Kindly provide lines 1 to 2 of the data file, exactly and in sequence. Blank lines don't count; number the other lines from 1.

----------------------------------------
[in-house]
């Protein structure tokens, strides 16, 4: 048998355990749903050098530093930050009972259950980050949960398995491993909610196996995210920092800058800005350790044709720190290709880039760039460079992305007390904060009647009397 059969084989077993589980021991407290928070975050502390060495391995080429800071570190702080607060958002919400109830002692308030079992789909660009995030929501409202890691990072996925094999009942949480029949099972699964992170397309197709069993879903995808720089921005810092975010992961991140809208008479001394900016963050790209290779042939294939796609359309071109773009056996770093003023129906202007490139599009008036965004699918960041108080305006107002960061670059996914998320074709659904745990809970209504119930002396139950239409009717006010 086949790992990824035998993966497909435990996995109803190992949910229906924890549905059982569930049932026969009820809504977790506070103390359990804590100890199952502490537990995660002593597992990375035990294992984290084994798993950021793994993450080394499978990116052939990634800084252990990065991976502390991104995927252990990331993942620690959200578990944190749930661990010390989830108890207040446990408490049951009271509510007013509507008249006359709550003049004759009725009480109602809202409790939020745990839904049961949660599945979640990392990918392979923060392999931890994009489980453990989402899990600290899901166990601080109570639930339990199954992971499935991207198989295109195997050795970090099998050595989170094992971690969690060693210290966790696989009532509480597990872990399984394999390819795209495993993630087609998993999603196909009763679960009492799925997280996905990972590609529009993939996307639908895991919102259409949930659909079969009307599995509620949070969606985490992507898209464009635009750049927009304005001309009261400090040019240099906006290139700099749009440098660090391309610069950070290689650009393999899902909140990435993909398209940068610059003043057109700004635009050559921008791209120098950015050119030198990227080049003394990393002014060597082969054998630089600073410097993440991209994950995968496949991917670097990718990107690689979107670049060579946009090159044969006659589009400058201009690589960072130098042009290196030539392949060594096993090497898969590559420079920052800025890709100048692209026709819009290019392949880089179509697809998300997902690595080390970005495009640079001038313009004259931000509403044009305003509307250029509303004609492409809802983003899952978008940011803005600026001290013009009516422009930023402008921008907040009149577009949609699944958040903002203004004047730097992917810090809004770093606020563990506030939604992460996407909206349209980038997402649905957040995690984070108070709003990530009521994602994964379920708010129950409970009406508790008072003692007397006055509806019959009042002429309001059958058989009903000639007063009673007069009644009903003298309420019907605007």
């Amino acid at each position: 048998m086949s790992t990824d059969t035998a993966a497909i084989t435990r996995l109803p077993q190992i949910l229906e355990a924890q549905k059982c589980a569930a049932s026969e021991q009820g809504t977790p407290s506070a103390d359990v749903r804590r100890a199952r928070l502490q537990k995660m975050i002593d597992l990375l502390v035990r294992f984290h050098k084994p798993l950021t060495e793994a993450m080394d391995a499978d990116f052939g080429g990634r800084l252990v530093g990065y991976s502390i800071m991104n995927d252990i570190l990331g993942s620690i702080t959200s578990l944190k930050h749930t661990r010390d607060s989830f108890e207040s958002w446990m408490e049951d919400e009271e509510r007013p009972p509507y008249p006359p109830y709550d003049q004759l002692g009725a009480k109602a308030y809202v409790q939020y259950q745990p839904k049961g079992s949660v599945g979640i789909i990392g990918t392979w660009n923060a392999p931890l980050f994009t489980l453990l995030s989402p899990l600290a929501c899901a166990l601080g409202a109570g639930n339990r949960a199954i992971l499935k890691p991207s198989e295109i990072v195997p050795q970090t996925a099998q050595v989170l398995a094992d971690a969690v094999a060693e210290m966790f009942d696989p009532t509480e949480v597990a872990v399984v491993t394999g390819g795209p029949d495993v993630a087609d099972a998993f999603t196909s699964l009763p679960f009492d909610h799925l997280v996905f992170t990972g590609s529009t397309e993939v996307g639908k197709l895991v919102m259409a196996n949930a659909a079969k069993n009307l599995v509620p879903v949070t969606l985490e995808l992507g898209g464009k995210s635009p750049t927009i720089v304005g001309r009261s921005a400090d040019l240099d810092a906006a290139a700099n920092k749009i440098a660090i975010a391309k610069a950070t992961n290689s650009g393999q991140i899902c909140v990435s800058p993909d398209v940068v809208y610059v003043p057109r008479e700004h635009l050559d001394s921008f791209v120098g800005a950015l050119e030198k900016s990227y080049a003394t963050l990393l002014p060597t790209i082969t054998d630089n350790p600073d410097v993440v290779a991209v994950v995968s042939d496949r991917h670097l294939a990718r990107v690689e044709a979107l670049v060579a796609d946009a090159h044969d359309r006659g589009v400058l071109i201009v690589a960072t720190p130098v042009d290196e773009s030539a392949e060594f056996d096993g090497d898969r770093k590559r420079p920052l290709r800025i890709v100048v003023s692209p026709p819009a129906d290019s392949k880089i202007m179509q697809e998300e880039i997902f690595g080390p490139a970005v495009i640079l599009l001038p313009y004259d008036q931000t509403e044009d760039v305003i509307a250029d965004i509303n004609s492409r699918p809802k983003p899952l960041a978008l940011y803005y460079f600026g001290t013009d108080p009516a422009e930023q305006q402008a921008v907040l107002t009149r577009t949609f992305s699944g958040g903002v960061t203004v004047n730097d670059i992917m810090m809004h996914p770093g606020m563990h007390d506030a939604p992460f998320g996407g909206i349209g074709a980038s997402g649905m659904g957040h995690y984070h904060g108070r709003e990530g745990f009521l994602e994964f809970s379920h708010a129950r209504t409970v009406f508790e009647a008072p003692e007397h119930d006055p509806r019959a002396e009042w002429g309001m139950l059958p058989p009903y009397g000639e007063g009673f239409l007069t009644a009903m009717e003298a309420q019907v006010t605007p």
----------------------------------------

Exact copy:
[in-house]
């Protein structure tokens, strides 16, 4: 048998355990749903050098530093930050009972259950980050949960398995491993909610196996995210920092800058800005350790044709720190290709880039760039460079992305007390904060009647009397 059969084989077993589980021991407290928070975050502390060495391995080429800071570190702080607060958002919400109830002692308030079992789909660009995030929501409202890691990072996925094999009942949480029949099972699964992170397309197709069993879903995808720089921005810092975010992961991140809208008479001394900016963050790209290779042939294939796609359309071109773009056996770093003023129906202007490139599009008036965004699918960041108080305006107002960061670059996914998320074709659904745990809970209504119930002396139950239409009717006010 086949790992990824035998993966497909435990996995109803190992949910229906924890549905059982569930049932026969009820809504977790506070103390359990804590100890199952502490537990995660002593597992990375035990294992984290084994798993950021793994993450080394499978990116052939990634800084252990990065991976502390991104995927252990990331993942620690959200578990944190749930661990010390989830108890207040446990408490049951009271509510007013509507008249006359709550003049004759009725009480109602809202409790939020745990839904049961949660599945979640990392990918392979923060392999931890994009489980453990989402899990600290899901166990601080109570639930339990199954992971499935991207198989295109195997050795970090099998050595989170094992971690969690060693210290966790696989009532509480597990872990399984394999390819795209495993993630087609998993999603196909009763679960009492799925997280996905990972590609529009993939996307639908895991919102259409949930659909079969009307599995509620949070969606985490992507898209464009635009750049927009304005001309009261400090040019240099906006290139700099749009440098660090391309610069950070290689650009393999899902909140990435993909398209940068610059003043057109700004635009050559921008791209120098950015050119030198990227080049003394990393002014060597082969054998630089600073410097993440991209994950995968496949991917670097990718990107690689979107670049060579946009090159044969006659589009400058201009690589960072130098042009290196030539392949060594096993090497898969590559420079920052800025890709100048692209026709819009290019392949880089179509697809998300997902690595080390970005495009640079001038313009004259931000509403044009305003509307250029509303004609492409809802983003899952978008940011803005600026001290013009009516422009930023402008921008907040009149577009949609699944958040903002203004004047730097992917810090809004770093606020563990506030939604992460996407909206349209980038997402649905957040995690984070108070709003990530009521994602994964379920708010129950409970009406508790008072003692007397006055509806019959009042002429309001059958058989009903000639007063009673007069009644009903003298309420019907605007």